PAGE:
To add to the expected financial and emotional stress when buying a home, the one thing we often over look is the psychological process of buying. The whole home buying process forces us to separate what we think we want from what we really want. And let’s face it, most of us don’t really know what we want! We think we are only concerned with the price, aesthetics, location and resale value, but there is more to it on a deeper level. In fact, it’s not just about the home. When we’re considering purchasing a home, we are not only buying the house, we are also buying into a lifestyle. When buying a home we must understand the psychology of a home buyer, to prevent unnecessary stress and know why we want what we want.

 

There are 7 things that home buyers consider during the home buying process:

 

1. Emotions – The navigation source we use that leads us to “why” we want the house. We can’t quantify it, or describe it, but we can “feel” it.

2. A Home that tells a story – We want to know what the walls would say about a home, if they could talk! Hearing stories from previous owners can help prospective buyers relate and form an emotional attachment to a home.

3. The Perceived Value – Buyers are motivated by wanting to ‘win’ the battle against the seller by getting as much value as possible. Added value is a top priority to any shopper, the goal is to get the most bang for your buck.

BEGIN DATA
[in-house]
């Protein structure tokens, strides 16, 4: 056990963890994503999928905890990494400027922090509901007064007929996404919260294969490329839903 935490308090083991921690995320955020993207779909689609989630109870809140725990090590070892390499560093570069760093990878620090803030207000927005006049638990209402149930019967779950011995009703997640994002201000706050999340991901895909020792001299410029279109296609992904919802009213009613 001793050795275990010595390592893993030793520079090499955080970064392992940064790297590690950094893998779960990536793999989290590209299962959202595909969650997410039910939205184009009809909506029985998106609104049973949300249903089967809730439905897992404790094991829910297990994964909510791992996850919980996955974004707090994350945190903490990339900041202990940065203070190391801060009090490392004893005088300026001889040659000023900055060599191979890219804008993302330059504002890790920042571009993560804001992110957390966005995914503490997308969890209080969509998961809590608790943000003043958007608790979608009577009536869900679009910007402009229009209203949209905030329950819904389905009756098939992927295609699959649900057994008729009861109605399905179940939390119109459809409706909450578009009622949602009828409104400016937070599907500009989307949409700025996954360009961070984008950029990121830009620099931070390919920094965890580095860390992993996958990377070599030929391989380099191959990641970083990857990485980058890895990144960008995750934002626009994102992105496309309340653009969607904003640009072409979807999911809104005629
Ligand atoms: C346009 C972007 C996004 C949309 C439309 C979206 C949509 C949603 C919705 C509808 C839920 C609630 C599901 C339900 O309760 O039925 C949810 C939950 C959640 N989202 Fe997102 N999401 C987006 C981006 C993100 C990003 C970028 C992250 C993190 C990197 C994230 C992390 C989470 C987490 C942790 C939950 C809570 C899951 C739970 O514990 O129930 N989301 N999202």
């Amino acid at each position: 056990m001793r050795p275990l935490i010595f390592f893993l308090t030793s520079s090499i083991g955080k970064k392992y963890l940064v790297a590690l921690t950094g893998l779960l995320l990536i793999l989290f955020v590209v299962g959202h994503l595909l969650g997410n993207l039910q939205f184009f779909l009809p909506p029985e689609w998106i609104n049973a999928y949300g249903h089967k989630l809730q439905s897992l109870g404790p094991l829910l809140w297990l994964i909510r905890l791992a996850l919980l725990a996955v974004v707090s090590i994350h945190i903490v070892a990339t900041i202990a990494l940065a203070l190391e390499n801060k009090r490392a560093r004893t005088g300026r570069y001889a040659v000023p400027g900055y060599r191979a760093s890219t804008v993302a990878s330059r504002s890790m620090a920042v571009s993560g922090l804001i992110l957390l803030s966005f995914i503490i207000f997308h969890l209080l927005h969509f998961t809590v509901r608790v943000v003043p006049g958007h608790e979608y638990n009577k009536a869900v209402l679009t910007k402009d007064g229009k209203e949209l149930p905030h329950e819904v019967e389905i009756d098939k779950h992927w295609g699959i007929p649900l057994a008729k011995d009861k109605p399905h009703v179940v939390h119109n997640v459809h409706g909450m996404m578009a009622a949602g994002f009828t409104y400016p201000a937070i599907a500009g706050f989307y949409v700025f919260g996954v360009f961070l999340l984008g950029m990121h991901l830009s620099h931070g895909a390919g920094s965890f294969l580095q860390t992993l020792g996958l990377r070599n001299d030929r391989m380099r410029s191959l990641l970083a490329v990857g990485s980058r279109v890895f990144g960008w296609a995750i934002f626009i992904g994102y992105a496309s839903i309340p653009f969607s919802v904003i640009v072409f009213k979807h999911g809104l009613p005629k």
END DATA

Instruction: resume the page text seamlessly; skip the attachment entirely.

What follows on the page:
4. The Vision of an Ideal Lifestyle – Home buyers are not just buying a home, they are buying into the lifestyle that comes with the home. The community, the parks, the local shops, restaurants, schools, etc.

5. Cultural Superstitions – (If one subscribes to the idea of superstitions), something as simple as a certain house number could be a sign of bad luck and cause a buyer to deem a property uninhabitable.

6. First Impressions – Many buyers say it is all about location and price, but looks are a major factor as well. If a home is staged, green friendly and has tech features, some may be more inclined to purchase rather than seeing an empty home with no furniture or no “bells and whistles.”

7. Social Proof – The Real Estate business is built on relationships and trust. Home buyers want to know that they are dealing with a reliable Realtor. So, they want to see results, client testimonials, and professional qualities in the Realtor they will be working with.

 

We readily and unconciously become invested psychologically in a property before we’ve reached a rational decision. Knowing the psychology behind your feelings can help create a better, less stressful and more calibrated home buying experience.

 

Shopping for a home is also, cognitively challenging. At some point the inspections, the appraisal and the price negotiation impose cold rigor on the hot process of home buying. You don’t know what the seller is thinking, or if you’re getting shafted in the process. Tensions rise, uncertainty and doubt creep in and defenses are cognitively elevated.  To have your finances take a major blow with a big down deposit, your emotions all over the place, being psychologically stressed and on top of all that have dissonance during the home buying process is too stressful to go through alone. It is wise to employ a licensed Real Estate Agent, to help guide you through the process, keeping your best interest in mind at all times (see Figure 1 below).

 

Figure 1

 

Nonetheless, buying a home no matter how strenuous, and exhausting it can be, is still one of the greatest satisfactions in life. There is nothing like being able to have a place to call your own, and be able to create lasting memories in with your family.

Home buyers, I am so excited for you and your journey to home ownership and I look forward to assisting you each step of the way!